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Monday 20 January 2020

Brave rocker's inspirational story

Film Review - Jason Becker: Not dead yet (Club, Light House, 90 minutes)

Paul Whitington

Paul Whitington

I firmly believe that documentaries are best approached in a state of blissful ignorance, and it was in such a condition that I encountered Jason Becker: Not Dead Yet.

Frankly, I had never heard of Becker, a flamboyant rock guitarist who gained a reputation as a coming talent in the late 1980s, recorded an album with David Lee Roth, then disappeared without a trace.

Jesse Vile's film about him opens with archive footage showing a young Becker preening about in leather trousers and dutifully shaking rock-guitarist hair.

It all seems pretty inconsequential, in fact, until you realise what happened to Becker next. Born in Richmond, California, Jason showed a precocious talent for music, and by the age of 12 was playing everything from Bach to Eric Clapton on an acoustic guitar.

He entered talent contests and played at high school shows, and at 16 he formed a band called Cacophony with future Megadeath guitarist Marty Friedman.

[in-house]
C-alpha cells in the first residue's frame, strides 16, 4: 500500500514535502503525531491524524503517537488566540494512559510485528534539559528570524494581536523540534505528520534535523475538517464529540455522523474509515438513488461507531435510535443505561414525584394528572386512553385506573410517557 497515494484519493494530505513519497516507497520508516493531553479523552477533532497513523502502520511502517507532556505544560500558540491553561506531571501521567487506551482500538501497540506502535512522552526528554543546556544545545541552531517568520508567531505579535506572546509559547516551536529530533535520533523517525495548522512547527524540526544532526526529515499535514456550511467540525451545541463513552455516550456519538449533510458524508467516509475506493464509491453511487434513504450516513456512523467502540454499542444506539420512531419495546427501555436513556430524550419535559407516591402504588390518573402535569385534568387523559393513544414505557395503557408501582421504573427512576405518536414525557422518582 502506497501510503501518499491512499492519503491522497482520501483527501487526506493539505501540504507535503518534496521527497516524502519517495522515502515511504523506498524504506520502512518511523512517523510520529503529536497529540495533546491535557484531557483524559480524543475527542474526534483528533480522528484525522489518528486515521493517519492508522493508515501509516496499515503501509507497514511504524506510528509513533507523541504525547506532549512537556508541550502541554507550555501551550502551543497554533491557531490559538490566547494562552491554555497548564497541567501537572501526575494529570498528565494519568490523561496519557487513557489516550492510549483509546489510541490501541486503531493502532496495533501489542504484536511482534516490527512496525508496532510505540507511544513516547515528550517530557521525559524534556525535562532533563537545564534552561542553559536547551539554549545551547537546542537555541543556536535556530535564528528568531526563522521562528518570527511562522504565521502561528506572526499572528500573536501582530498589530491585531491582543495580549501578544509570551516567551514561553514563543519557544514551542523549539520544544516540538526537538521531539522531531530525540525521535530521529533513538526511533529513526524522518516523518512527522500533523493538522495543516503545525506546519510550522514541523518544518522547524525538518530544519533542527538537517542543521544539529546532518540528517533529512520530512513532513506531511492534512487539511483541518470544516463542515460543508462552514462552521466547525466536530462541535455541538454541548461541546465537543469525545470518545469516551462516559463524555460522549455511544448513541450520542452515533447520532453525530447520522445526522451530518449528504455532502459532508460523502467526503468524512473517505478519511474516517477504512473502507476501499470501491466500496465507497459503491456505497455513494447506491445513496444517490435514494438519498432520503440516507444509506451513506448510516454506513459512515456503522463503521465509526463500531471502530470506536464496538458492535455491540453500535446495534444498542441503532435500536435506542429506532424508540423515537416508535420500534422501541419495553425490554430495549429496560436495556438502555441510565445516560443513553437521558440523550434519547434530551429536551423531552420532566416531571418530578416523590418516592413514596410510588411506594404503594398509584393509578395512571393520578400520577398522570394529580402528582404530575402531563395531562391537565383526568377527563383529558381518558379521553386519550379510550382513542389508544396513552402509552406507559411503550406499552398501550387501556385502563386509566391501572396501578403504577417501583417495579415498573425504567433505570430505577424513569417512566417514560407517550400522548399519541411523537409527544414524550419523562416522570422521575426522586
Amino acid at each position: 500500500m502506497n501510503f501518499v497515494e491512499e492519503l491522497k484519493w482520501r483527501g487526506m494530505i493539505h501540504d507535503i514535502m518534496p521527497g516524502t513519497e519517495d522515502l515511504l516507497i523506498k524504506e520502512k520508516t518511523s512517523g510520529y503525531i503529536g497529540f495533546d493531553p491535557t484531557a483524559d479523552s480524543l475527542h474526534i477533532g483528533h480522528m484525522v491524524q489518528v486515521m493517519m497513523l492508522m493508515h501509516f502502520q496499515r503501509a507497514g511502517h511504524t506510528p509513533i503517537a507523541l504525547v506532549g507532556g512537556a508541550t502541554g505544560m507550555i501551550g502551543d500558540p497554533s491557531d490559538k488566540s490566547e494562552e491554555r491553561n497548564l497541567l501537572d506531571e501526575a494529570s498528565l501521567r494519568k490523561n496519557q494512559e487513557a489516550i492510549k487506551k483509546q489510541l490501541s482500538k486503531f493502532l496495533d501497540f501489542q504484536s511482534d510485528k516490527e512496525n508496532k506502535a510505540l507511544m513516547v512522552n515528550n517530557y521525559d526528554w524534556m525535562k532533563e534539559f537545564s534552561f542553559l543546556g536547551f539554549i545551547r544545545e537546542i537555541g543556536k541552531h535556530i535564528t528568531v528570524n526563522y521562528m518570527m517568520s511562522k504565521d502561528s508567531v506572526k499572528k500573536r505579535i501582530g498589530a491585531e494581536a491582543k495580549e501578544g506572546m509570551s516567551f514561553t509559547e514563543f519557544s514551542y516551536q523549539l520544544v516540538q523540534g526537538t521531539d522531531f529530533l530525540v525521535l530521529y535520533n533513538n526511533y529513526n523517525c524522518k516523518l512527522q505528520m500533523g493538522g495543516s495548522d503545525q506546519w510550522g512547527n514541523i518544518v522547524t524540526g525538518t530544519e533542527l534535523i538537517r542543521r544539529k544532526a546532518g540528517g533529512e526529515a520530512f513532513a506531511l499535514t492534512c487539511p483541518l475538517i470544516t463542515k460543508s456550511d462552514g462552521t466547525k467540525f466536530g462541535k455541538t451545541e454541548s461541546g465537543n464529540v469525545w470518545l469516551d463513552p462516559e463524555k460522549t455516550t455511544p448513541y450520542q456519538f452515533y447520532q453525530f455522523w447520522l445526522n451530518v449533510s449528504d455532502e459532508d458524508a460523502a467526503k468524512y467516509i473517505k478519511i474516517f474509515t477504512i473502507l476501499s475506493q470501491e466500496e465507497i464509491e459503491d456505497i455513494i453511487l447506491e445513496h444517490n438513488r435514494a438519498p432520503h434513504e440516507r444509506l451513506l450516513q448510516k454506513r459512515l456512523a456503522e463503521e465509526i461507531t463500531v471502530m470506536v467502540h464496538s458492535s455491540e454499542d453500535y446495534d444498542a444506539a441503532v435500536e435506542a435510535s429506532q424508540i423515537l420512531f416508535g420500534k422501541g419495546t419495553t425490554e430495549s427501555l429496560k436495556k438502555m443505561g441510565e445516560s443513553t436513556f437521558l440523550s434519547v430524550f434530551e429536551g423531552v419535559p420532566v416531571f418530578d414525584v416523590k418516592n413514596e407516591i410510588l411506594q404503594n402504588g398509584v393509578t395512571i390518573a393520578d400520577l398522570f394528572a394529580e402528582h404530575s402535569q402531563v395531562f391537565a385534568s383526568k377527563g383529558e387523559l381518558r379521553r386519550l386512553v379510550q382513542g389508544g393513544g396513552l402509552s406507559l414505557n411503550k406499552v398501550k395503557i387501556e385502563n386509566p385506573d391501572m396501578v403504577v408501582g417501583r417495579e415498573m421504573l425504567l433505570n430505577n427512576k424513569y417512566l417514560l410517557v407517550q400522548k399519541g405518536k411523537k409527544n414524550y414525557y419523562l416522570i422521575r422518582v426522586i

They released two albums that were well received, and soon Jason was being talked about as the next big American rock guitarist. The call to join David Lee Roth's band seemed to confirm that Becker was bound for greatness. But fate had other ideas.

In 1989, as he was preparing to go on tour with Roth, Becker began experiencing weakness and cramps in his legs. He assumed the cramps would pass, and didn't know he was experiencing the early stage of motor neuron disease, or Lou Gehrig's disease as it's called in the United States.

It's a singularly vicious ailment, that attacks the nervous system, atrophies muscles, and removes the sufferer's faculties one by one. Jason was given three years to live, and his parents and siblings prepared themselves for the worst.

But Becker didn't die. He did lose the power in his limbs, was confined to a wheelchair, lost his voice and, perhaps worst of all, the solace of playing guitar. But he battled on, and has become a hero for other sufferers of motor neuron disease.

Jesse Vile's documentary is very much a game of two halves: in the early sequences we see Becker young, cocky, perhaps a little indulged by his parents and full of the joys of life.

He might have become another loud and brassy 80s glam rocker, but his reaction to contracting this nightmarish disease has revealed extraordinary depth of character.

Helped by his parents and a saintly ex-girlfriend, Becker has slowly rebuilt his life and learnt to live with what for most of us would seem like a living death.

What's most striking about Becker is his complete lack of self-pity or bitterness. "I think I am lucky," he says at one point.

I'm not sure I agree with him.

Director: Jesse Vile Stars: Jason Becker, Serrana Pilar, Marty Friedman, Joe Satriani

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